Right now, the hot performance tip for those chasing after super smooth flight is to enable RC channel filtering properly. Part of this process is to reduce the number of channels in use to 8. The reasons are covered in the Betaflight wiki article SBus FPort and RC Smoothing, but the short version is that using more than 8 channels can give Betaflight an inconsistent data rate which makes the filters work poorly, and that using only 8 channels also reduces latency.

There are many useful Betaflight features that require activating with a switch or taking up a data channel. When you only have four to work with, it becomes very limiting. One solution to keeping your features is channel packing, which can be done with a programmable radio like those on OpenTX.

Step 1: What Do You Actually Need?

The easiest way to reduce the number of channels you use is to have fewer features set up. While it’s nice to have lots of options and features available, many pilots don’t need most features or can access them a different way. Come up with a list of the features you want to have available and consider which are important. As you do, consider the following:

  • Arm & Prearm: If you fly freestyle, stick arming is necessary so your tricks don’t accidentally cause a disarm mid-flight. Two-stage arming is safer, but you can use logical switches in OpenTX to replicate this behavior instead of using the Prearm mode.
  • Blackbox toggle, Rate Profile Selection, and PID Adjustments: All of these can be done via the Betaflight OSD, so if you have it you don’t have to assign switches and channels anymore.
  • RSSI Loopback: Loopback is only one way of getting RSSI data back to your quad. Check out this video on the 5 ways you can get RSSI to the OSD by DroneRacer101 to see if any of the others apply to your equipment.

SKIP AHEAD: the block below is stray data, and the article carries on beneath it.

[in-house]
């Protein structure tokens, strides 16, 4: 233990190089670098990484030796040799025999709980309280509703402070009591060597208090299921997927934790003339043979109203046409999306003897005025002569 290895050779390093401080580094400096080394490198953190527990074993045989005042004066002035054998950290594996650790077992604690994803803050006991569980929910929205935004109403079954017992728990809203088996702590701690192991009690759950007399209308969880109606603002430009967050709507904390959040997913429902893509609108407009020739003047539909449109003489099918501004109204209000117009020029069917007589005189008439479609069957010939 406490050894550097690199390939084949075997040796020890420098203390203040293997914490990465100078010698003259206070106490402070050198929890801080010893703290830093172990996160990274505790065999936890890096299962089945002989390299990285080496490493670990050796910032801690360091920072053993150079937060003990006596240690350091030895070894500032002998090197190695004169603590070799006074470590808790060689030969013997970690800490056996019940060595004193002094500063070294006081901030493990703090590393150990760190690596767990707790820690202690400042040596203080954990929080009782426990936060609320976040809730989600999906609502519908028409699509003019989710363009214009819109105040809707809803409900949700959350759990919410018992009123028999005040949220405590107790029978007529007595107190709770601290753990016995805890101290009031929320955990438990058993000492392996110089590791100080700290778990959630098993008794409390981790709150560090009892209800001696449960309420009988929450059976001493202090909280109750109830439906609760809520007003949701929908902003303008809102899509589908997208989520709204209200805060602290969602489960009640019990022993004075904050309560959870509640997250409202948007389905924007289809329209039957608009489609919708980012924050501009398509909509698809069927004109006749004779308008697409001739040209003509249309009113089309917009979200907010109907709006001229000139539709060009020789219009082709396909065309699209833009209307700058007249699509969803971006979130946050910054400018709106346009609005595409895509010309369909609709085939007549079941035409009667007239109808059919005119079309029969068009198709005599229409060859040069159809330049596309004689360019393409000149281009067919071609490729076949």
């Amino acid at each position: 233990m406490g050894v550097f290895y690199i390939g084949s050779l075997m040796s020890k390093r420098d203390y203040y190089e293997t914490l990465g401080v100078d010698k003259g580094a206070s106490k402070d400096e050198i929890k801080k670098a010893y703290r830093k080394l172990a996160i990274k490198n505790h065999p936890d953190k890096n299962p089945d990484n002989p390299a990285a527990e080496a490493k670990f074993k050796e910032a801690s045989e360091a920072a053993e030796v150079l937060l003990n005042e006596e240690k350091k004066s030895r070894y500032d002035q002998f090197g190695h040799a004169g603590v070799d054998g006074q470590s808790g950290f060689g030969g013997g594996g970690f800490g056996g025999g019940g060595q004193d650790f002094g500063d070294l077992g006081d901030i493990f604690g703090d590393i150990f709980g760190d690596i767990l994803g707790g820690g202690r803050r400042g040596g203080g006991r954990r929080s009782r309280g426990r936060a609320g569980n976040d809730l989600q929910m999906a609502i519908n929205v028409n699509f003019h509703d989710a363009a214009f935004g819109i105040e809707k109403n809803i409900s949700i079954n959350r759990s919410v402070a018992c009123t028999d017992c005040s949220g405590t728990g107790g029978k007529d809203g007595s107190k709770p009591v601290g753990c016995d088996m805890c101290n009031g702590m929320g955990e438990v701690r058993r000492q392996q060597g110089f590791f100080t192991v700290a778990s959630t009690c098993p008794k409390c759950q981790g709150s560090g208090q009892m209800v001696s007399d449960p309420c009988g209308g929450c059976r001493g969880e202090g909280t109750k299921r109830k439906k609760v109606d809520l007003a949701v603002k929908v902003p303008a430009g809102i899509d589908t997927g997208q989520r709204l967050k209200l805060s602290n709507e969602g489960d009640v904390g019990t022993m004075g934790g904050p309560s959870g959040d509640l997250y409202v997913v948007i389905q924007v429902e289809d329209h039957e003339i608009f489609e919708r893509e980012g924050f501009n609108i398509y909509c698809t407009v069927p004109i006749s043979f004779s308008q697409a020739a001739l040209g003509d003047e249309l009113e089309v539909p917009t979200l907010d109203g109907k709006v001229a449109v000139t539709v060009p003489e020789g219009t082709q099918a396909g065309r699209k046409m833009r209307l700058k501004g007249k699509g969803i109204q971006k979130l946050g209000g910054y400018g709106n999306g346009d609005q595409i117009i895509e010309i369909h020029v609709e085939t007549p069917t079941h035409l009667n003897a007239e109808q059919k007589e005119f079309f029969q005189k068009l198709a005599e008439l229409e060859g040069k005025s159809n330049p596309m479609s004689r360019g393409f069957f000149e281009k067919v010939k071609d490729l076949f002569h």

Step 2: What Can Be Used Together?

Some options are exclusive and will never be used at the same time, so they can share a switch. For example, only one flight mode is active at a time, so Angle, Horizon, or Acro Trainer can be placed on a single channel. Another example is Pit Mode and OSD Disable. Since you’re unlikely to need the OSD turned off while in pit mode, you could use a single 3-position switch for both of these. Look at the list you’ve come up with for features and see if there are other options you use that can be combined.

One important feature for many is a switch that activates your buzzer on demand. However, you can get double-duty out of Turtle mode. Enable the CRASH_FLIP alarm flag under “Beeper Configuration”. It will sound as soon as you enter crash-flip mode, even if you haven’t armed yet. By doing this, you can skip having a separate switch just for the buzzer.

Option to enable beeper when Crash Flip is turned on

Step 3: Channel Packing

If your list of options is still too long, you can pack multiple switches into a single channel. Programmers might recognize similarity to a binary flag register. An “outer” selector splits the channel into sections, and within each section is a smaller range of values that an “inner” selector can use. For this example, I’ll pack a flight modes switch with a OSD Disable/Pit Mode switch. Each will be a 3-position switch with flight modes on SA and OSD/Pit on SB. I will send the data through Channel 6/AUX2.

In total, 2 switches with 3 positions each will require 9 (3×3) unique channel output values. Getting equal spacing across 9 positions means setting them 25 points apart. Don’t worry if this sounds confusing; it will make more sense as we go along.

OpenTX Setup

First, set up the input for flight modes. These will be on inputs 6 and 7, but it’s simplest if you name them. I’ve called them “Mode” and “VxOs” (there’s a 4-character limit). Here, just take the SA and SB switches as normal inputs. (I prefer setting my input weight to -100, which reverses the switch so down is -100 and up is +100, but you don’t need to do this.)

OpenTX settings for inputs

Next, add a mixer line on channel 6 (which is AUX2 in Betaflight). You want the input to be “Mode” (I6) and set the weight to 75.